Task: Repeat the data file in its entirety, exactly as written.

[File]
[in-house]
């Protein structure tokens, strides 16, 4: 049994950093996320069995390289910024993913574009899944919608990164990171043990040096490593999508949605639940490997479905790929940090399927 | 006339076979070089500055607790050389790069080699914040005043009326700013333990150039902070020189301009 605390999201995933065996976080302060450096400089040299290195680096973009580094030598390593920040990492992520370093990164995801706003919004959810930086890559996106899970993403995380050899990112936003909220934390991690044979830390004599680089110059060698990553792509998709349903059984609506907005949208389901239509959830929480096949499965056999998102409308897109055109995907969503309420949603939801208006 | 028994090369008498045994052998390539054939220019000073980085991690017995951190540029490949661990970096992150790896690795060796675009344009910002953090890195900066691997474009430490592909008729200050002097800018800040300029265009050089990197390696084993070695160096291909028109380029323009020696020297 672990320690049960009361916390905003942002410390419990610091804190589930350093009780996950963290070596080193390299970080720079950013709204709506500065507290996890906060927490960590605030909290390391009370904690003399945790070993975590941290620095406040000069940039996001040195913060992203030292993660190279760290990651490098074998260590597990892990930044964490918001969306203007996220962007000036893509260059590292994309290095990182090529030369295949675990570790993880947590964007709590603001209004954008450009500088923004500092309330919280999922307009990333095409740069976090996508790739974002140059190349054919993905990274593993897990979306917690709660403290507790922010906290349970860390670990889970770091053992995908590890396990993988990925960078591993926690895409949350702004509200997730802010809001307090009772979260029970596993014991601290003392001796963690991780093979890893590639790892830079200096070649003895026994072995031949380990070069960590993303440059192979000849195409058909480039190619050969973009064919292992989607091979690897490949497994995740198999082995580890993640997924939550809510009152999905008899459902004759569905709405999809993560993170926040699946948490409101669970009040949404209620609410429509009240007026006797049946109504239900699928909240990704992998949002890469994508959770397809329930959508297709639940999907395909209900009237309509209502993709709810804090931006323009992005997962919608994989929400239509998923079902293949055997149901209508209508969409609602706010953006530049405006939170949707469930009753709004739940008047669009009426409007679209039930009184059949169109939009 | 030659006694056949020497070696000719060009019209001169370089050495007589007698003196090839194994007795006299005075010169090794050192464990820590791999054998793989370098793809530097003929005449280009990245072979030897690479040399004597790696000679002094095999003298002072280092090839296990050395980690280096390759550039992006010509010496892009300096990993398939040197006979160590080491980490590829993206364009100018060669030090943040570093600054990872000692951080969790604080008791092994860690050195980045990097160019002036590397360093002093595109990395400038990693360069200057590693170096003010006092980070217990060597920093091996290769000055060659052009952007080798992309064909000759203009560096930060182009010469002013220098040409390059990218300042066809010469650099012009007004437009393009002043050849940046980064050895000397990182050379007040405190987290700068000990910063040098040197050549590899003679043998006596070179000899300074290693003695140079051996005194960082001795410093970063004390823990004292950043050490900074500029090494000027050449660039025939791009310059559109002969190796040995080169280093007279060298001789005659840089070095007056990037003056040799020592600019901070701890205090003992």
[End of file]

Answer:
[in-house]
């Protein structure tokens, strides 16, 4: 049994950093996320069995390289910024993913574009899944919608990164990171043990040096490593999508949605639940490997479905790929940090399927 | 006339076979070089500055607790050389790069080699914040005043009326700013333990150039902070020189301009 605390999201995933065996976080302060450096400089040299290195680096973009580094030598390593920040990492992520370093990164995801706003919004959810930086890559996106899970993403995380050899990112936003909220934390991690044979830390004599680089110059060698990553792509998709349903059984609506907005949208389901239509959830929480096949499965056999998102409308897109055109995907969503309420949603939801208006 | 028994090369008498045994052998390539054939220019000073980085991690017995951190540029490949661990970096992150790896690795060796675009344009910002953090890195900066691997474009430490592909008729200050002097800018800040300029265009050089990197390696084993070695160096291909028109380029323009020696020297 672990320690049960009361916390905003942002410390419990610091804190589930350093009780996950963290070596080193390299970080720079950013709204709506500065507290996890906060927490960590605030909290390391009370904690003399945790070993975590941290620095406040000069940039996001040195913060992203030292993660190279760290990651490098074998260590597990892990930044964490918001969306203007996220962007000036893509260059590292994309290095990182090529030369295949675990570790993880947590964007709590603001209004954008450009500088923004500092309330919280999922307009990333095409740069976090996508790739974002140059190349054919993905990274593993897990979306917690709660403290507790922010906290349970860390670990889970770091053992995908590890396990993988990925960078591993926690895409949350702004509200997730802010809001307090009772979260029970596993014991601290003392001796963690991780093979890893590639790892830079200096070649003895026994072995031949380990070069960590993303440059192979000849195409058909480039190619050969973009064919292992989607091979690897490949497994995740198999082995580890993640997924939550809510009152999905008899459902004759569905709405999809993560993170926040699946948490409101669970009040949404209620609410429509009240007026006797049946109504239900699928909240990704992998949002890469994508959770397809329930959508297709639940999907395909209900009237309509209502993709709810804090931006323009992005997962919608994989929400239509998923079902293949055997149901209508209508969409609602706010953006530049405006939170949707469930009753709004739940008047669009009426409007679209039930009184059949169109939009 | 030659006694056949020497070696000719060009019209001169370089050495007589007698003196090839194994007795006299005075010169090794050192464990820590791999054998793989370098793809530097003929005449280009990245072979030897690479040399004597790696000679002094095999003298002072280092090839296990050395980690280096390759550039992006010509010496892009300096990993398939040197006979160590080491980490590829993206364009100018060669030090943040570093600054990872000692951080969790604080008791092994860690050195980045990097160019002036590397360093002093595109990395400038990693360069200057590693170096003010006092980070217990060597920093091996290769000055060659052009952007080798992309064909000759203009560096930060182009010469002013220098040409390059990218300042066809010469650099012009007004437009393009002043050849940046980064050895000397990182050379007040405190987290700068000990910063040098040197050549590899003679043998006596070179000899300074290693003695140079051996005194960082001795410093970063004390823990004292950043050490900074500029090494000027050449660039025939791009310059559109002969190796040995080169280093007279060298001789005659840089070095007056990037003056040799020592600019901070701890205090003992």